In conclusion..

I hope it's clear by now to my handful of dear readers that our intent is not to be mean parents or to turn our house into a boot camp. To be honest, I don't always know if we're doing the right thing. I'm nagged by guilt and worry sometimes. If Delaney winds up on an episode of Hoarders, it's going to be because of us. I hesitate to use the term "minimalist" because a quick Google of minimalism will tell you we're nowhere near that extreme; but I've heard people describe us using that term. Honestly, I can proudly own whatever degree of minimalism we embrace. But our ways have drawn criticism from family members, and some of it is probably deserved. Here we are trying to teach our children gratitude, but we must seem very ungrateful ourselves at times as we continuously purge our home of things, many of which were gifts from loved ones at one time or another. I have made, and will continue to make every effort to ensure our kids have space to keep the things they use, enjoy and cherish no matter how much we need to downsize at our next duty station (more on that later). And I never want to be a grinch when it comes to birthdays or Christmas.* I love watching them open presents, and am not just scheming about how quickly I can make them disappear.

How well do we uphold our lofty standards? Not always well. I fail time and time again. I've said yes to Delaney more times than I want to admit, and maybe told her no when I shouldn't have. Maybe I've gotten rid of some things that I shouldn't have, in moments of frustration (but nobody misses them). If you were to walk into my house right now, you would not see only clear, shiny surfaces and everything put away. Far from it. We're not perfect in this or in any area of life. We just do the best we can, and praise God these are the kind of problems we have and not how are we going to pay the bills or put food on the table.

It feels good to get that off my chest! Happy Sunday and New School Year Eve.

* I brought up the idea to Tim that maybe the next time we do a big birthday party for any of the kids, we can do a book swap like one of my friends in North Carolina did; or perhaps pick a charity for guests to donate to in lieu of gifts. But I would want the kids on board with that idea, and not force them to.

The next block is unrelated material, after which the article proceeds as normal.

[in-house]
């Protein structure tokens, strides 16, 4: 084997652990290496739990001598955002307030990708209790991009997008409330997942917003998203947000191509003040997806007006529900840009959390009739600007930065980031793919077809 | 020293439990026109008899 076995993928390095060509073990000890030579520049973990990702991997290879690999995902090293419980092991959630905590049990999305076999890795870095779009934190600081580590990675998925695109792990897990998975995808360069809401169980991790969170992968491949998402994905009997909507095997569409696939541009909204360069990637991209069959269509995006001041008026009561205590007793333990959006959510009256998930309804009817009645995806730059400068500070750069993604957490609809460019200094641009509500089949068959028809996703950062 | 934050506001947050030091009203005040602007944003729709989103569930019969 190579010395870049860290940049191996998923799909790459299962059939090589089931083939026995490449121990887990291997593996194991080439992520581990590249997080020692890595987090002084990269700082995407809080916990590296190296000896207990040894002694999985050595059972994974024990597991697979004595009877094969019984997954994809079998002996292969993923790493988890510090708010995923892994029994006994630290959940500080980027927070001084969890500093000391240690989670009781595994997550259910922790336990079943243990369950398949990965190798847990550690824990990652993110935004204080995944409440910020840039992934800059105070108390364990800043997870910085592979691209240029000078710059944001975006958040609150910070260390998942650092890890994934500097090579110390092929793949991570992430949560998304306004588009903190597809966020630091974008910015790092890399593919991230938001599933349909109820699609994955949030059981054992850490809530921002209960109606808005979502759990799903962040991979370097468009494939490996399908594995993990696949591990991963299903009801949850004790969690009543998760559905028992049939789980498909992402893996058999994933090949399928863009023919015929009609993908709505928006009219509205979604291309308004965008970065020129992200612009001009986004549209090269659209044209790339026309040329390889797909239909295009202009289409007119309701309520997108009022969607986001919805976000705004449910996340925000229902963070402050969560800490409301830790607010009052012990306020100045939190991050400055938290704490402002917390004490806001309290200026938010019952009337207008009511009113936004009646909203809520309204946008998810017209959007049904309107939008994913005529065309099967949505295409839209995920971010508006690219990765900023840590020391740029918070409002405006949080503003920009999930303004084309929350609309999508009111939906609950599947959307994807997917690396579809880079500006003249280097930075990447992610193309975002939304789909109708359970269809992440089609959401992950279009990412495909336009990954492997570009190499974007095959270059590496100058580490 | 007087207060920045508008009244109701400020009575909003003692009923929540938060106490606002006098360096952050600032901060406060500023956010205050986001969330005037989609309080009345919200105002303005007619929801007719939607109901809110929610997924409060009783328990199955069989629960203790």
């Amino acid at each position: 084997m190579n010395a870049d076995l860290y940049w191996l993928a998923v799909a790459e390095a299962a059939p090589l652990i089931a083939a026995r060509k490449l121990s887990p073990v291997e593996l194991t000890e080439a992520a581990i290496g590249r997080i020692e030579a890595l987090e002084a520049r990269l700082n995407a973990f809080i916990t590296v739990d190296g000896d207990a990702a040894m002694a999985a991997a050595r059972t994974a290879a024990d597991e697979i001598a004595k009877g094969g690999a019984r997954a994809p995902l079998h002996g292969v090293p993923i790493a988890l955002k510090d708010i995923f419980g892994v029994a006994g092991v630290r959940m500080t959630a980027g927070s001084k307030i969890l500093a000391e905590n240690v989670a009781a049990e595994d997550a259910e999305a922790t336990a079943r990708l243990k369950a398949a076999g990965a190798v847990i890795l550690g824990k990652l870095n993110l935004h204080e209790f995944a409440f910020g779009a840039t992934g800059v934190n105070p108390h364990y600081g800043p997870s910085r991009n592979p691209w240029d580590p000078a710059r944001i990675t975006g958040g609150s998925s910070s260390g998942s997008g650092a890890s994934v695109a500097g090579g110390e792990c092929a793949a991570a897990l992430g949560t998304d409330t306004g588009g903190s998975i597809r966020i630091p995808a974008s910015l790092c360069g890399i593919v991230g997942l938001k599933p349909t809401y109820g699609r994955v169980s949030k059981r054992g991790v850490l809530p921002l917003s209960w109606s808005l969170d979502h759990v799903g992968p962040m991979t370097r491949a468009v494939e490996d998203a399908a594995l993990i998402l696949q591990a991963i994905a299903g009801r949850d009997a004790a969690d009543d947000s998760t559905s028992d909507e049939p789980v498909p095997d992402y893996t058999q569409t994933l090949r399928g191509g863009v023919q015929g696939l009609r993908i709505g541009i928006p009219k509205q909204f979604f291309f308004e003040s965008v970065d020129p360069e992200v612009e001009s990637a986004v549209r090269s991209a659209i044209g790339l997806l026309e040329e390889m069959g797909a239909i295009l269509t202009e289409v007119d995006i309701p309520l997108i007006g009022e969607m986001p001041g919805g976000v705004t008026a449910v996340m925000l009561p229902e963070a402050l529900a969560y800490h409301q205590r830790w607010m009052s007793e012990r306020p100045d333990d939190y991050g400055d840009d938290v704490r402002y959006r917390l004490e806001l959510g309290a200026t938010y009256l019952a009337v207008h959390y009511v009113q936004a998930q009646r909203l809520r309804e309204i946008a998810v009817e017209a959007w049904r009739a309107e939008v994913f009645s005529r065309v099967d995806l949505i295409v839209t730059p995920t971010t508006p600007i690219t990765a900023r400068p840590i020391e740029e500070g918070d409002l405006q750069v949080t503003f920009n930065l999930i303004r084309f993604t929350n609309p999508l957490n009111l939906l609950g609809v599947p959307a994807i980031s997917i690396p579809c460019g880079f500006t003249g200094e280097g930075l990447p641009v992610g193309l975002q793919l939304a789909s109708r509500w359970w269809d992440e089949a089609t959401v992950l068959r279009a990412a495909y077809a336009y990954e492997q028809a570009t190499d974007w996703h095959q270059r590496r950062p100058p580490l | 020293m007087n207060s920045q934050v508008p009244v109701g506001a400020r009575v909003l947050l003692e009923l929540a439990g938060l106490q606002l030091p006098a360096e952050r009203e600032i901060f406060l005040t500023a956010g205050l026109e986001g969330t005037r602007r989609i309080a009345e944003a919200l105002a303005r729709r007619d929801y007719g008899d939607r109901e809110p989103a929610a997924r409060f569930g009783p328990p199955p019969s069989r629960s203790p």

1. This is fascinating to me because I often wonder where we stand on giving things to our kids. Our kids are definitely growing up in an age where materialism is a huge huge thing- things are bought at the click of a button and even teaching patience is different- my kids actually watched 'real' tv a few months ago and we had to explain why they had to watch commercials! In our family we try to reserve gifts for holidays. I am definitely guilty of going overboard at Christmas and birthdays but other than that we try not to buy much during the year. Of course there are times when we do but my favorite saying when the kids ask for something is to tell them to put it on their birthday/Christmas list. Maybe that's not teaching them everything bc they probably do still expect to receive it then but at least I am teaching them to wait and also that they have to prioritize when it comes to the holidays.

    The dentist comment was hilarious to me because while I feel the same way about my own kids- heck, you can't even go to the bank or hardware store around here without getting a sucker or popcorn or a sticker or something else, yet I'm guilty of it at my own practice. To be honest, we are actually taught to reward kids in dental school- and that no matter what they accomplish during the visit, they get a prize. I've actually even had parents suggest their kid get two prizes if they're 'really good' which always bugs me because it's putting me in an odd position- I will say that I HATE when they try to bribe them to be good because 1. It never works and 2. Isn't the expectation that they do try their best? Sorry, no kid is going to instantly 'behave' just because you promised them a trip to target.... Probably because the parents that do that so it way too often and the kids are accustomed to that saying 'easy come, easy go.' But- I'm not sure why we are taught to give them something- maybe just what our society has come to because of course why couldn't we just do a high five or say good job or something?!

    In terms of what my kids get from others, I try not to worry too much. My dad is a classic example of trying to reward the kids with money or treats and while it bugs me, I learned long ago I can't control what he does. The kids seem to know that's a 'grandpa thing' and if they do ask us to replicate what grandpa does, we tell them their reward is a job well done. I do try to give ideas to relatives for the holidays so that my kids are at least getting things they will play with. I struggle with that a little because I don't want to seem demanding or ungrateful but I also don't want a house full of things the kids won't use. We do a fair share of returning at Christmas and really don't ever replace with other things although as the kids get older I do wonder what they'll think about that- maybe donating would be the way to go. We also haven't done much donating yet because we're still passing down to my younger ones or my sisters kids but I do suspect a big toy donation in the next year or so as the kids do finally move away from certain toys so it will be interesting how they part with things. We do have a designated playroom and the kids know they can't have much outside that except for a few things in their rooms so I feel that helps corral the 'stuff' a little and they are really good at picking up and putting away and making sure we don't lose pieces to anything so I feel like at least they respect the toys they have.